Friday, January 11, 2008

Health-care: competition; Medicare: protectionism and monopoly

The National Post had a number of reader’s letters on Jan.10, 2007, regarding their Jan.8 editorial on Canada's doctor shortage.

In “What’s wrong with health care? Four MDs respond”, Dr. Graham Berlyne wrote:
The hypothesis in your editorial that what is condescendingly called “socialized medicine’ is somehow responsible for the physician shortage in Canada - and that by dismantlement will somehow cure this shortfall – is very difficult to believe."

Does this doc have a problem with dismantling a health monopoly that interferes with an individual’s right to choose how to pay for health services?
If Berlyne wants to work in a medicare-only system, he can stay in the public system. Others (patients and physicians) who don’t, can go to a private-parallel system. It’s Berlyne’s choice to do what he wants, but it isn’t Berlyne’s choice to stop others from choosing what they wish to do. Who is he to impose his superior morality on others? A public system must recognize the right of the individual, not subjugate the individual within a failing monopoly brimming with supposedly good-intentions.

Also, is Berlyne himself condescendingly intimating that Canadian medicare is NOT socialized? What, then, is a single-payer, government-run monopoly health system?!
I’m seeing more lefties starting to spout this deceptive meme, pretending that the socialized single-payer health care system which Canada has had for 40 years, was not really socialized health care, that it was something else!!
So now, they will logically say, if we only had real socialized health care, instead of the socialized healthcare which for the last 40 years we really didn’t have, then... ...  really, my head hurts at this Brave New world/Animal Farm style revisionism.

If Berlyne thinks the State - through its single-payer socialized control of health care - had no hand in the doctor shortage in the early 1990’s, he’s mistaken.
Berlyne only has to talk to then-NDP (now Liberal) Bob Rae, or Rae's then-Deputy Health Minister, Michael Decter. They cut med school enrolments, based on their facile interpretation of the Barer-Stoddart [BS] report. The State - the single-payer – suddenly felt it wanted to control health-care costs by getting rid of older doctors (early retirement), limiting billing hours on current MDs, and cutting back on new med school enrolments. They seriously thought that having too many doctors was actually a problem!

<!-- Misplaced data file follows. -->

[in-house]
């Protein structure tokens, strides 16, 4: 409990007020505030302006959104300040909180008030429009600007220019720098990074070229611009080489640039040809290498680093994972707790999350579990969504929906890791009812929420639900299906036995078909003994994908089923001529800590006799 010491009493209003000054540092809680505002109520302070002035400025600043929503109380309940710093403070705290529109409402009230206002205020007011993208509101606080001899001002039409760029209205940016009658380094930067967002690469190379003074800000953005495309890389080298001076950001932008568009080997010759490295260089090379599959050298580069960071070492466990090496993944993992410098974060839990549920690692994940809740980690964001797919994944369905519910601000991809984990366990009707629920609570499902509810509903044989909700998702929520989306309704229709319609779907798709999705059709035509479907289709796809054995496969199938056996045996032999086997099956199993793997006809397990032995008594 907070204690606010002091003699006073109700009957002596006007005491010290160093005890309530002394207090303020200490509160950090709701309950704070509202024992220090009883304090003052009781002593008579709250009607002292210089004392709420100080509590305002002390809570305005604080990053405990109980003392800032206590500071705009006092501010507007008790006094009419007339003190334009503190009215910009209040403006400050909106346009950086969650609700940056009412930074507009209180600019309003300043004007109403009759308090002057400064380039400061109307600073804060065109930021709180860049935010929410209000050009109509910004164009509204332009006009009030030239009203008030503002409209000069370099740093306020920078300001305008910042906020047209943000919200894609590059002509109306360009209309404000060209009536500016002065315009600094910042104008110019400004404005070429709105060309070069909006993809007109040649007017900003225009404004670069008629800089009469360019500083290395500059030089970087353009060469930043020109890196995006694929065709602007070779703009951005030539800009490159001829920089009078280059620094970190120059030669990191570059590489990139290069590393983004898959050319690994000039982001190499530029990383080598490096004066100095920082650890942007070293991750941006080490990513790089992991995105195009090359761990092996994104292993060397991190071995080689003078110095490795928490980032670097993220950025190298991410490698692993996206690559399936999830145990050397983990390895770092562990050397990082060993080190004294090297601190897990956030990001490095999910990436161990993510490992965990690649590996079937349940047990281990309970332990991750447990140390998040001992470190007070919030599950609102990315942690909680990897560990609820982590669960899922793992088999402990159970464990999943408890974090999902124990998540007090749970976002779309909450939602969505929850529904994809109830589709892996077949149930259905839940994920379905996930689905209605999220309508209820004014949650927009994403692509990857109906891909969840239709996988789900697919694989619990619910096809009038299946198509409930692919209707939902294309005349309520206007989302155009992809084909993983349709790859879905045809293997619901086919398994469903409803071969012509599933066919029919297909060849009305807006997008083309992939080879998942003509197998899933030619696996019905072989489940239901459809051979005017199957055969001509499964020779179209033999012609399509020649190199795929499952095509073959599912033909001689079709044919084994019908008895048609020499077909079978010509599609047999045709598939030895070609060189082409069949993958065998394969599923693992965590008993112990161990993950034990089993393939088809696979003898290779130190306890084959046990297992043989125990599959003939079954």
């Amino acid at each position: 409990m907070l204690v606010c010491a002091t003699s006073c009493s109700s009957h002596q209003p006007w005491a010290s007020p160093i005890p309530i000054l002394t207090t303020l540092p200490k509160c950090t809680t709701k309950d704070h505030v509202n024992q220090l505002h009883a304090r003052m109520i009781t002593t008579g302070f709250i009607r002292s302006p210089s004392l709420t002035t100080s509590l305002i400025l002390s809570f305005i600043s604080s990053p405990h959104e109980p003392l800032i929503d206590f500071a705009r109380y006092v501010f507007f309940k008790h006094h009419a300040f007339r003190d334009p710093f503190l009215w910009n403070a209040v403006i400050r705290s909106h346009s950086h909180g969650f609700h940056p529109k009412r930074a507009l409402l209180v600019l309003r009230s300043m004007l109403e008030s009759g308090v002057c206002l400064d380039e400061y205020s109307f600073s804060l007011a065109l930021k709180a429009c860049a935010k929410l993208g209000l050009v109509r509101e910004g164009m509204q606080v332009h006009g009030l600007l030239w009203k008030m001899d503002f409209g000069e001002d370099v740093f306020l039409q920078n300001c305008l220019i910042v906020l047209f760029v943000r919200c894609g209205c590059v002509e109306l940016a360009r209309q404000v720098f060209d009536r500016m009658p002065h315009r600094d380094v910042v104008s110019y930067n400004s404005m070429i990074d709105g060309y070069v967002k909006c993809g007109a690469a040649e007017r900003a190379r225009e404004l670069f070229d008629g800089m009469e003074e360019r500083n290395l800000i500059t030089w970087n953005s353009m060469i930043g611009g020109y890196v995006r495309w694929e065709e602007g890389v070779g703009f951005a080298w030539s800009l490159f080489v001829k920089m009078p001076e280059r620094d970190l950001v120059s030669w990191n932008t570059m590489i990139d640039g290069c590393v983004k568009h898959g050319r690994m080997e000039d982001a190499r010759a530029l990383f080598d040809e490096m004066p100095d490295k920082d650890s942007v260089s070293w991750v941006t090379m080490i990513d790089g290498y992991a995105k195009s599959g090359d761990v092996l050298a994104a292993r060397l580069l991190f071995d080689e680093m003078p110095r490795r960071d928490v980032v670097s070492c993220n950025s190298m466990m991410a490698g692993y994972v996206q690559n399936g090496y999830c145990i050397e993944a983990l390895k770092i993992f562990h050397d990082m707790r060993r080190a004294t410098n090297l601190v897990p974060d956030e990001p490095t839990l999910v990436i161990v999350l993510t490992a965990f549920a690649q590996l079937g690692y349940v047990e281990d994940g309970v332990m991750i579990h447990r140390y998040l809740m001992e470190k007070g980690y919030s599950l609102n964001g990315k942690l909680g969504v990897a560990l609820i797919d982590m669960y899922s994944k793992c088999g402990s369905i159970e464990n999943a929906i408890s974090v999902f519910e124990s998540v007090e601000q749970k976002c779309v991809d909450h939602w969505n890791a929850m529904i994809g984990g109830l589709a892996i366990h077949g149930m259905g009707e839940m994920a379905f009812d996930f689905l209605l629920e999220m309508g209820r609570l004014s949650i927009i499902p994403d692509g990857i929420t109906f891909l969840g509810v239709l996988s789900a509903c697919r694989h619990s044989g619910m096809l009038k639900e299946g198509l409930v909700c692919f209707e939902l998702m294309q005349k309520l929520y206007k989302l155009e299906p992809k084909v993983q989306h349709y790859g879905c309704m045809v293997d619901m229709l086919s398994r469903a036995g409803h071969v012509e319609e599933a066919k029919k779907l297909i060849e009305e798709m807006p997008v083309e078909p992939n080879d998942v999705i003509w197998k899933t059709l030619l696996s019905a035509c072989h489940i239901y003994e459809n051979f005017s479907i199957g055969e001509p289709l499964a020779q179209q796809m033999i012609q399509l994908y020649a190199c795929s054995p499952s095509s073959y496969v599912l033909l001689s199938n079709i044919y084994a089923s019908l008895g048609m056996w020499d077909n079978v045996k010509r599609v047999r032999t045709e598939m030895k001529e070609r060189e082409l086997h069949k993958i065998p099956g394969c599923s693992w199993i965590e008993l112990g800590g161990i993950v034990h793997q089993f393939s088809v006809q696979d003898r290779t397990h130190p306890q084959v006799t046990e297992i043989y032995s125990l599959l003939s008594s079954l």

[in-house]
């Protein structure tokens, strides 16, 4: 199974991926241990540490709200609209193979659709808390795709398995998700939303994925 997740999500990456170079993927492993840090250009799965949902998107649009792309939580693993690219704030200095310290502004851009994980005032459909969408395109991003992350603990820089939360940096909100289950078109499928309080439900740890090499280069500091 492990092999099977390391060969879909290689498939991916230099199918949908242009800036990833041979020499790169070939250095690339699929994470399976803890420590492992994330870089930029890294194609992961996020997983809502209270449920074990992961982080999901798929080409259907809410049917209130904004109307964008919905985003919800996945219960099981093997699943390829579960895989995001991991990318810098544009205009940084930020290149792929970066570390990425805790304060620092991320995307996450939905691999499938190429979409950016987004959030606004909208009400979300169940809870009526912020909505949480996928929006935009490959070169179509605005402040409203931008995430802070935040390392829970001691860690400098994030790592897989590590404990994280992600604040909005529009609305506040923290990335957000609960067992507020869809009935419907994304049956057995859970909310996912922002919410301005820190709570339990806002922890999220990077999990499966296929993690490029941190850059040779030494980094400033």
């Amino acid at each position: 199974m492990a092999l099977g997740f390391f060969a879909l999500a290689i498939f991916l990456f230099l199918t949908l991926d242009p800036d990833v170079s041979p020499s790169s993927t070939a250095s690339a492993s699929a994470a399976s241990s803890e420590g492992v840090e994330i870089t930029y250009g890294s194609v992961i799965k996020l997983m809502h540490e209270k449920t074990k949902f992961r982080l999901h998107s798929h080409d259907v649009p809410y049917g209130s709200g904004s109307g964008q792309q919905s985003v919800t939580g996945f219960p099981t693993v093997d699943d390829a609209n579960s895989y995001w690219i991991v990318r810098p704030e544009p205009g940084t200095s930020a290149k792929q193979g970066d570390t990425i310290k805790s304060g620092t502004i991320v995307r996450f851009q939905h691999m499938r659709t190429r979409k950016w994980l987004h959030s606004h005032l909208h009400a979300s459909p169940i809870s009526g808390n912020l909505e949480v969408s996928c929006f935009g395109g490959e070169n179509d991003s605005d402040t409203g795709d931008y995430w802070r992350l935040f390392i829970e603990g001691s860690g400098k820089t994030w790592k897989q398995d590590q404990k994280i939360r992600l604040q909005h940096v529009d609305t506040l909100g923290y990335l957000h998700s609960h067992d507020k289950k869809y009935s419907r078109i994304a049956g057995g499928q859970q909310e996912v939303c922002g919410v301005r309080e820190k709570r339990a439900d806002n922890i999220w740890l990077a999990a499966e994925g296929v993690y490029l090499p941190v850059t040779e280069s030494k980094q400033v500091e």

There are many newspaper articles in the 1991-1993 period chronicling and attesting to this state-instigated phenomenon in Ontario; for example:
“ ‘Drastic' steps pending to cut number of MDS in metro area” (Toronto Star, by Lisa Priest, Oct.24, 1992)
“Tough medicine: UT med school cuts enrolment” (The Hamilton Spectator, by Suzanne Morrison, Feb.19, 1993)
“Battered MDs now being told how many can practices” (Toronto Star, by Lisa Priest, Mar.3, 1993)
“Over-65 MDs blamed for cuts. Should retire official says” (The Hamilton Spectator, May 26, 1993)

Dr. Roy Eappen and Dr. Darryl D. LaBuick , who also wrote letters in the National Post, Jan.10, 2008, were correct when they said the CMA warned about the repercussions of these government-run-interventionist moves at that time.

Berlyne says “I would bet my Ontario Health Premium that privatization won’t help a jot.” A “jot”? Is that more, or less, than a lot? Given his handsome state-paid salary, why is Berlyne only betting $900.00 from his health TAX ? (Berlyne knows, doesn’t he, that it was not, as he says, a “premium” at all. That word was condescendingly used by Ontario’s Liberals to deceive the electorate.)
So, doc, use the proper definition of what it was: a Liberal-created health TAX. Cut your Liberal politically-correct DoubleSpeak.

Berlyne concludes that privatization won’t help a jot/lot - as if the Chaoulli court case never happened in Quebec (!)... but, what if did help a “BIT”?
What if it helped “SOME’?
Would that not be worth trying, Dr. Berlyne?
Or do we condescendingly dismiss the whole idea, regardless? Berlyne’s status–quo arguments remind me of the same kind of defense Ted Marmor used, without success, to defend Quebec’s health-care charter infringements in 2005’s Chaoulli case.

If you want health-care, you need competition. If you want medicare, you want protectionism and monopoly.

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